This is Disney's first moderately priced convention hotel. There is a 95,000-square-foot convention center that includes a 60,214 square-foot ballroom, as well as a full-service business center. This can affect your stay in a couple of ways. First, there may be a gaggle of conventioneers at the resort during your stay, and for some reason, they seem to love making fun of Disney in very loud voices. Oh, the fist fights my husband has averted by dragging me off by my hair. Also, the dining options seemed more geared to the convention crowd. Maya Grill (the sit-down restaurant) is beautiful, but prices run upwards of $29 per entrée for some pretty ho-hum food (I’m guessing Disney is assuming that conventioneers have robust expense accounts). The drink list at Rix Lounge is extensive but expensive. Appetizers are available, but I find $16 a little steep for some bar munchies. The one shining star in CSR dining is the Pepper Market. Pepper Market is a food court that seats over 400 in an open-air market atmosphere. Serving breakfast, lunch and dinner, it features both standard fare (pizza, pasta, burgers) and Mexican cuisine. There is also a grill with omelets made to order, and joy of joys, a margarita kiosk.
Transportation to the theme parks is about what you’d expect: buses, making four stops within the resort before heading on their merry way to theme parks.
2. Port Orleans Riverside – was designed to reflect the Antebellum South along the Mississippi River. The resort opened February 2, 1992 as Disney's Dixie Landings Resort, initially with rooms located in its Alligator Bayou section, and shortly afterward the remaining Magnolia Bend section was opened. Alligator Bayou consists of 1,024 guest rooms over 16 buildings styled as rustic, weathered lodges with 64 rooms per lodge. Magnolia Bend consists of 1,024 guest rooms over four buildings styled as southern plantation grand manor homes with 256 rooms per mansion. This is the only moderate resort that can accommodate five guests in some of its rooms. Riverside has two primary dining spots: a sit-down restaurant, Boatwright's, and a food court, Riverside Mill. Ol’ Man Island is the themed pool area, and Riverside also has a marina where guests can rent personal water craft, bicycles or surrey bikes. Horse-drawn carriage rides are available in the evening.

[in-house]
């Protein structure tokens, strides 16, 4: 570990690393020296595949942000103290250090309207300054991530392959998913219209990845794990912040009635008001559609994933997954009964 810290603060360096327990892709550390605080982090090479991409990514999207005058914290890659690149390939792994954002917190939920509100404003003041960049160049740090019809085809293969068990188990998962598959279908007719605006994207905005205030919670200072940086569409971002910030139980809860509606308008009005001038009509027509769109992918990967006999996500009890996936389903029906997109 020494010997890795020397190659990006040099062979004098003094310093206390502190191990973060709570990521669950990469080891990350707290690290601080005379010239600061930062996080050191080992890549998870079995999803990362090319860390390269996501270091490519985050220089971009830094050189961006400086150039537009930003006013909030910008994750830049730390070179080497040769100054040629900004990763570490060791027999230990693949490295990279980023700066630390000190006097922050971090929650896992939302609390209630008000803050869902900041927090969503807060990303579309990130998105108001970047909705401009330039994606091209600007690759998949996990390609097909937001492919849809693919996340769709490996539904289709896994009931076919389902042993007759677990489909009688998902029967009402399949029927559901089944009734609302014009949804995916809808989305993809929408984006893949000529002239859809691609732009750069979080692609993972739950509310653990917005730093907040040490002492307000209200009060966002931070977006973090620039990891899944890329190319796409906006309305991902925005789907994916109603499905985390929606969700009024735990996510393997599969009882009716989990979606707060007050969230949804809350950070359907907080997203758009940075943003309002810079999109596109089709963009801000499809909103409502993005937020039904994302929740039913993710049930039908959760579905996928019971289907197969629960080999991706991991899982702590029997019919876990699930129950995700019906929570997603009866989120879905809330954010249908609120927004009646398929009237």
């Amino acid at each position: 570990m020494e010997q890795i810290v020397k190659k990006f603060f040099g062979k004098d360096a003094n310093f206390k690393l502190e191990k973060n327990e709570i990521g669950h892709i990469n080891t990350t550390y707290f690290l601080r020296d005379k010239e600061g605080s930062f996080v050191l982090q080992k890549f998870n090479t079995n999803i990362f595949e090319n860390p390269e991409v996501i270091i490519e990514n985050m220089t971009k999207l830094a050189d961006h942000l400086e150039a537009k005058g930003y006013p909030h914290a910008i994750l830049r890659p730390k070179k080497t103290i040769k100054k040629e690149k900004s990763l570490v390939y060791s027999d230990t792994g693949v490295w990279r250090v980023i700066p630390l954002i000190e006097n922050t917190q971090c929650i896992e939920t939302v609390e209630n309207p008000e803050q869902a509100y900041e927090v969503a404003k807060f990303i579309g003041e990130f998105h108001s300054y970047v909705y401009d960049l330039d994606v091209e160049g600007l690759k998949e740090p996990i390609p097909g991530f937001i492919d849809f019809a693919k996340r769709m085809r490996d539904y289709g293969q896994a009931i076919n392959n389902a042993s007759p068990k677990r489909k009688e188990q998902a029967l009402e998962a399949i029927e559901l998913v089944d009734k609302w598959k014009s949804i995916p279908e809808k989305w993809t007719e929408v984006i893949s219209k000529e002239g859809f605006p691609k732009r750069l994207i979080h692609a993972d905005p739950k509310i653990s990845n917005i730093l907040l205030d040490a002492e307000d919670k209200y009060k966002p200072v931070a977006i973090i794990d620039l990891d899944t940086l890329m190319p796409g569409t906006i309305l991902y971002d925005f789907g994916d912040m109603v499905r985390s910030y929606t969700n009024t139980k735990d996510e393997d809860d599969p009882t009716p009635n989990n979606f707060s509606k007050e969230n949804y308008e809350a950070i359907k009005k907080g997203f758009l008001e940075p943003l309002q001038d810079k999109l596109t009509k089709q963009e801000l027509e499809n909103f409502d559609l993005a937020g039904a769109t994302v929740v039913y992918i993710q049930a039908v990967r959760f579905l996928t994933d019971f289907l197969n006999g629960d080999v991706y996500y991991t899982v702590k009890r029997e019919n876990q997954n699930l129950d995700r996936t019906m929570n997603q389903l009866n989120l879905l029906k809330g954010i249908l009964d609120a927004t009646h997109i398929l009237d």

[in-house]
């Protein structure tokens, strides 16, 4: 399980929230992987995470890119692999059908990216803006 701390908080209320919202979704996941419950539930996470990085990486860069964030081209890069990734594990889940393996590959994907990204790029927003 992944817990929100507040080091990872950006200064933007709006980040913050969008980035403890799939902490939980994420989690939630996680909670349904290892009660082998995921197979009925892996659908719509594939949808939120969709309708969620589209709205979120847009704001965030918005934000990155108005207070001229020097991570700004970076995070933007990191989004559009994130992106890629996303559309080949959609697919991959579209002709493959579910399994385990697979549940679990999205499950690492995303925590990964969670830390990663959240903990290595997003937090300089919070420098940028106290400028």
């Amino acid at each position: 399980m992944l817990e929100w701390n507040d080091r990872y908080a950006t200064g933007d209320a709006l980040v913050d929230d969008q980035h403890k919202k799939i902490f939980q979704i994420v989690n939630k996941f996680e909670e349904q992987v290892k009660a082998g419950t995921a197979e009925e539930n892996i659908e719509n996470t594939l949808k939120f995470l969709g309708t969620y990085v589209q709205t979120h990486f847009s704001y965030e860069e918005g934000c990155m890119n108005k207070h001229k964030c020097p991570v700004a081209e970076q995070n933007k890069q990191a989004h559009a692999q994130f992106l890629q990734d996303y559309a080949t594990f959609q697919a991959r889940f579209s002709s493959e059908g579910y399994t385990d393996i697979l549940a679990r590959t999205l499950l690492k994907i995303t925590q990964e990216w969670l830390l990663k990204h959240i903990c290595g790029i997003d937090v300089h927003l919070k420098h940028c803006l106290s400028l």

This may have made the top spot on my list if not for two factors: 1. the size of the resort places some of the rooms quite a distance from the main area, and 2. the theme isn’t quite to my personal liking. Do you remember in the late 1980’s when everyone seemed to be decorating their homes in country kitsch? That’s what my room in Alligator Bayou reminded me of. I didn’t like it in the 80’s, and I don’t like it now. But that’s just me.
1. Port Orleans French Quarter – my favorite of the moderates. Designed to reflect the style and architecture of New Orleans' French Quarter, the resort opened May 17, 1991 and boasts 1,008 rooms in seven 3-story guest buildings containing 144 rooms each. The intimate size of this resort is its biggest selling point in my opinion; no long treks to Doubloon Lagoon (pool) or Sassagoula Floatworks and Food Factory (food court). Unfortunately, there is no longer a sit-down restaurant at this resort ( and I loved Bonfamille’s), but you can walk over to Boatwright’s at Riverside or better yet, boat to Downtown Disney and choose from its plethora of dining options!
The Port Orleans resorts share a bussing system. The buses make one stop at FQ before heading to Riverside for an additional four stops. This means that if you are staying at FQ then: a) you’re pretty much guaranteed a seat on the bus, and b) after a long day at the parks, you get dropped off first.
All of the moderates are fabulous, and everyone has their personal favorites. Please fan me over at http://www.facebook.com/disneygene to discuss your favorite resort, and to receive notifications of my new posts!